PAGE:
Intel's Ronler Acres Plant

Silicon Forest

Monday, August 24, 2015

Jerry

Red Volve P1800. Not Jerry's.
Iaman tells me that Jerry Seinfeld is going for coffee in a Red Volvo P1800. You can watch the video if you want, too much talking and not enough action for me. Uniberp, a Volvo enthusiast of the first water, had a P1800 a while back. It was famous in our crowd because, well, I dunno, perhaps because it was the only P1800 any of us had ever seen in the flesh. Anyway, he's got an old Volvo Amazon, sorry 122, now and because it's old, he gets to spend time working on it:
The P1800, lol. Slow, bulgy and soft, pretending to be vigorous, sleek and sexy. The fallback sportscar for upper-middle-aged regretophiles to add to their steel barn collections. There are some legitimate nuts (v-performance.com), however. I actually feel sorry for someone who pays $10k for a P1800 expecting to drive it comfortably.
I'm making progress on the 122s wagon, which may be approaching viability. As originally equipped with a generator and points ignition, it is currently only suitable for test rides to the Ace hardware store, which for a car of this vintage, has more parts and materials usable than the actual auto parts stores.
The last time I had one it was in 1980, and it was a 12 year old car then. This one is a 48 year old car, which has sat outside most of it's life. The fact that it is still on it's feet is a testament to the steel and rubber used, but it smells old. Good thing it has vent wings.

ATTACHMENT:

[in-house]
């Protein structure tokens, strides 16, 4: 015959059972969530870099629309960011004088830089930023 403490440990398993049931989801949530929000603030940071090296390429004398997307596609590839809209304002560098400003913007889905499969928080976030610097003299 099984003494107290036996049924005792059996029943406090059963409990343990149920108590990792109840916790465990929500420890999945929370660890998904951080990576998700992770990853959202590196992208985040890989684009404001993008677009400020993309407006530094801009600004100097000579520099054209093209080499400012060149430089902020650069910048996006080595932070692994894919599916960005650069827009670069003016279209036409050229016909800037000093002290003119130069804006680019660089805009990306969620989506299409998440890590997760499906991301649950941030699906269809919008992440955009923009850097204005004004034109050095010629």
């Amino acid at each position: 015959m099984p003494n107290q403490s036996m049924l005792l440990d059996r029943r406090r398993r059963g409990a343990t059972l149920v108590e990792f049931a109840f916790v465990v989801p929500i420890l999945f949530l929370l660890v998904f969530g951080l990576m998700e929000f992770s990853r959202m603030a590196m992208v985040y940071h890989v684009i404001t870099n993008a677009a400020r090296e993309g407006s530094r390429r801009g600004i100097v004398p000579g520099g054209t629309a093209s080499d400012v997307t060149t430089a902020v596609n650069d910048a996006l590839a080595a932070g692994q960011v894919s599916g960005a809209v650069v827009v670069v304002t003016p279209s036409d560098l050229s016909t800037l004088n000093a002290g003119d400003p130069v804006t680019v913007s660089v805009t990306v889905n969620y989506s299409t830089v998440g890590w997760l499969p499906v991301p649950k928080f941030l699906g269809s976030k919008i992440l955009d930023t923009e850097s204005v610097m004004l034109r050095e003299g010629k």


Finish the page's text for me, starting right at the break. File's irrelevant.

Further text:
As is it can sell for 2000-3000, which puts me about even, and I've lost 12 pounds since I acquired it, so that puts me well ahead in other, more ineffable ways. "Even" is miles ahead of where most restoration projects land, although I am carefully balancing the value of any "restorative" work. I am currently taking the "conserve" approach, for instance, just polishing out the old paint, despite the numerous dings and chips. It came with a pair of original steel fenders, which I had artistically welded (ripoff, but done), and it turns out the best match for paint is 60%Rustoleum Gloss Forest Green+40%Rustoleum Satin Black, which is much better than the bluer and brighter scientifically metered calibrated PPG custom mix. So I have to respray the fenders, which I will do with casual disdain and a sandwich in one hand, to make sure it isn't too sparkly perfect.
The chrome on the bumpers is shot. The stainless and aluminum trim can all be polished and de-dinged. The upholstery I restitched, which I like to do, with my sailmakers sewing machine. It makes me feel I have a comprehensive skill set when I can weld and swew in the same day.
It required some floorboard welding for which I purchased a Harbor Freight $109 flux-core 110VAC welder, and I have used it quite a bit. to good effect. Following internet advice, I bought domestic (Lincoln) wire, and expected a learning curve. The trouble it, when you go to the trouble of welding, you want something to show for the effort, and you may as well try it on a live project, especially one that is kinda old and junky to begin with. Turns out that flux core welds nicely right through rust. I tacked the old exhaust back together surprisingly tidily, although that will be one of the first things purchased (custom from local "Muffler Man") when it is licensed.